Surveyor's Vernier Compass

Surveyor's Vernier Compass

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This compass is marked "Meneely & Oothout, West Troy, N.Y." It was made in 1837, and the word "Warranted" indicates a guarantee of quality. It has a variation arc on the south arm that extends 30 units either way; the vernier is moved by a heavy tangent screw on top of the south arm, and reads to 2 minutes. There are two levels on the north arm. The compass was originally owned by Joseph Ham, a surveyor in Dutchess County, New York.
Andrew Meneely (1802–1851) apprenticed with Julius Hanks, learning to cast bells and manufacture mathematical instruments. Returning to West Troy, N.Y., where he was born, Meneely established a successful brass foundry. In 1834 he advertised "Leveling and Surveying Instruments" as well as clocks and church bells. Meneely joined in partnership with Jonas V. Oothout (1814–1860) in January 1836, offering church bells, town clocks, theodolites, levels, and surveyor’s compasses of all kinds. The Meneely & Oothout partnership ended in 1838. Meneely then continued his business, taking his eldest son into partnership in 1849.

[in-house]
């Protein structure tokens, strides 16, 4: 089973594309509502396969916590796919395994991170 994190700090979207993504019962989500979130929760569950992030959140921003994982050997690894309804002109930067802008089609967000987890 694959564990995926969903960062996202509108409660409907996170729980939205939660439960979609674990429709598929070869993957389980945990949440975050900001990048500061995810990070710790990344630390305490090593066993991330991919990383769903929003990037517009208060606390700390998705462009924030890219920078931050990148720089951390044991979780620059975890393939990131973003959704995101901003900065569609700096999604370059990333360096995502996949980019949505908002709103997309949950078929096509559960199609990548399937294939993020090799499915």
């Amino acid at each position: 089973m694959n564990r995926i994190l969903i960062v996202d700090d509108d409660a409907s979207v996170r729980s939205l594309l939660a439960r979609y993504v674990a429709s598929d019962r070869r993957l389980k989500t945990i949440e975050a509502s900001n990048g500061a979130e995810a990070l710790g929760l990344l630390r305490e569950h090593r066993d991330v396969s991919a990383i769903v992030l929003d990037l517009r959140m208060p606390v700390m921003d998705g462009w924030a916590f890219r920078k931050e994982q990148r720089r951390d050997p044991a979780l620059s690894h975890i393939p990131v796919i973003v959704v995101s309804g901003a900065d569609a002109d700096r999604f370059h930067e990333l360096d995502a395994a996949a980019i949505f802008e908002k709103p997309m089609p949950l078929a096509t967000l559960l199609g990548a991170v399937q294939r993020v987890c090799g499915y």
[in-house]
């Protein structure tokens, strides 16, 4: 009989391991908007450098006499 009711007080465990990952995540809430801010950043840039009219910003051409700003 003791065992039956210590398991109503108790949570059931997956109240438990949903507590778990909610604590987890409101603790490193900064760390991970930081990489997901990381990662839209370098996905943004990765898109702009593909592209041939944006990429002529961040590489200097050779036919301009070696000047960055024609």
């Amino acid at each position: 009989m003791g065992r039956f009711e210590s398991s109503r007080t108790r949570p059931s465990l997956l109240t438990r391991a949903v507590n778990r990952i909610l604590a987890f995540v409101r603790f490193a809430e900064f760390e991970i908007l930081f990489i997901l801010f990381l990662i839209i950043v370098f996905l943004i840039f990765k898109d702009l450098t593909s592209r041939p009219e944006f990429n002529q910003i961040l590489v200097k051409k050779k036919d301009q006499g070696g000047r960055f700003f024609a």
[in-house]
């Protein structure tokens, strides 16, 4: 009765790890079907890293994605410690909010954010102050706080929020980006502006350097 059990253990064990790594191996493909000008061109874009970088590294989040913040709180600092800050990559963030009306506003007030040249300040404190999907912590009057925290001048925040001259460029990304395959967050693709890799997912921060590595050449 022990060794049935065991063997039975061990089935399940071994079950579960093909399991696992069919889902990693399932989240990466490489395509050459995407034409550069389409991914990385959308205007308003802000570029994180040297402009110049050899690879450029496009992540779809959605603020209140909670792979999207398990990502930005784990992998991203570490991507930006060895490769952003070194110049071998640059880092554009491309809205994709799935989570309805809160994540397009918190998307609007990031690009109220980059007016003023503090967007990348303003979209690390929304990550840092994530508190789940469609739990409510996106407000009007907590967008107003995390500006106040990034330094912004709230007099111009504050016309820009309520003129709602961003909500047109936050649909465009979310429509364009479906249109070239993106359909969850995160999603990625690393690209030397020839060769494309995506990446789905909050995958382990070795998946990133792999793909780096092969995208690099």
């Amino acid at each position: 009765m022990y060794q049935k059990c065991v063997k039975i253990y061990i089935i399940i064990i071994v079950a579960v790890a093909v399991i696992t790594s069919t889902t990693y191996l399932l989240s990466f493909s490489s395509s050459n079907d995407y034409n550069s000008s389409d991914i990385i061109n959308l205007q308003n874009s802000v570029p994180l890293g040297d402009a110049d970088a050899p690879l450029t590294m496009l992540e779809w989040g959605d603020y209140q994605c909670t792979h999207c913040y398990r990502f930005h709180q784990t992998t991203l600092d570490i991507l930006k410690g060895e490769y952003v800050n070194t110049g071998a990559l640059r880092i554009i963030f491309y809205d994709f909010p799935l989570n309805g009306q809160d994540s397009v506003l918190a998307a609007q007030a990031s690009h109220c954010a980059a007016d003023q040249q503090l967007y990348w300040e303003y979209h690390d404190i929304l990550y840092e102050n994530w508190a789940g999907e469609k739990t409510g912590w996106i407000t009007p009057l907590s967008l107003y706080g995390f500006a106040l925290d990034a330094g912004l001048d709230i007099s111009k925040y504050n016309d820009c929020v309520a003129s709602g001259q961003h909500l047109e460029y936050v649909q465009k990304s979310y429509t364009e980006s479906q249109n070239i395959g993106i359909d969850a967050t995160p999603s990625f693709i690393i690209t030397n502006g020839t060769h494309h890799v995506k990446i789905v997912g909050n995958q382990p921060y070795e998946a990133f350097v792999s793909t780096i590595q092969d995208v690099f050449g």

Ref: Conrad S. Ham, "A Family History of a Group of Surveying Instruments 1750 to the Present Year 1954," Annual Report of Proceedings of the Connecticut Society of Civil Engineers 70 (1954): 134-138.
Currently not on view
Object Name
Surveyor's Compass
date made
Ham, Joseph
Meneely and Oothout
overall length: 16 in; 40.64 cm
needle: 5 3/4 in; 14.605 cm
overall in case: 4 5/16 in x 16 3/8 in x 8 13/16 in; 10.95375 cm x 41.5925 cm x 22.38375 cm
ID Number
accession number
catalog number
Credit Line
Conrad S. Ham
See more items in
Medicine and Science: Physical Sciences
Surveying and Geodesy
Measuring & Mapping
Data Source
National Museum of American History
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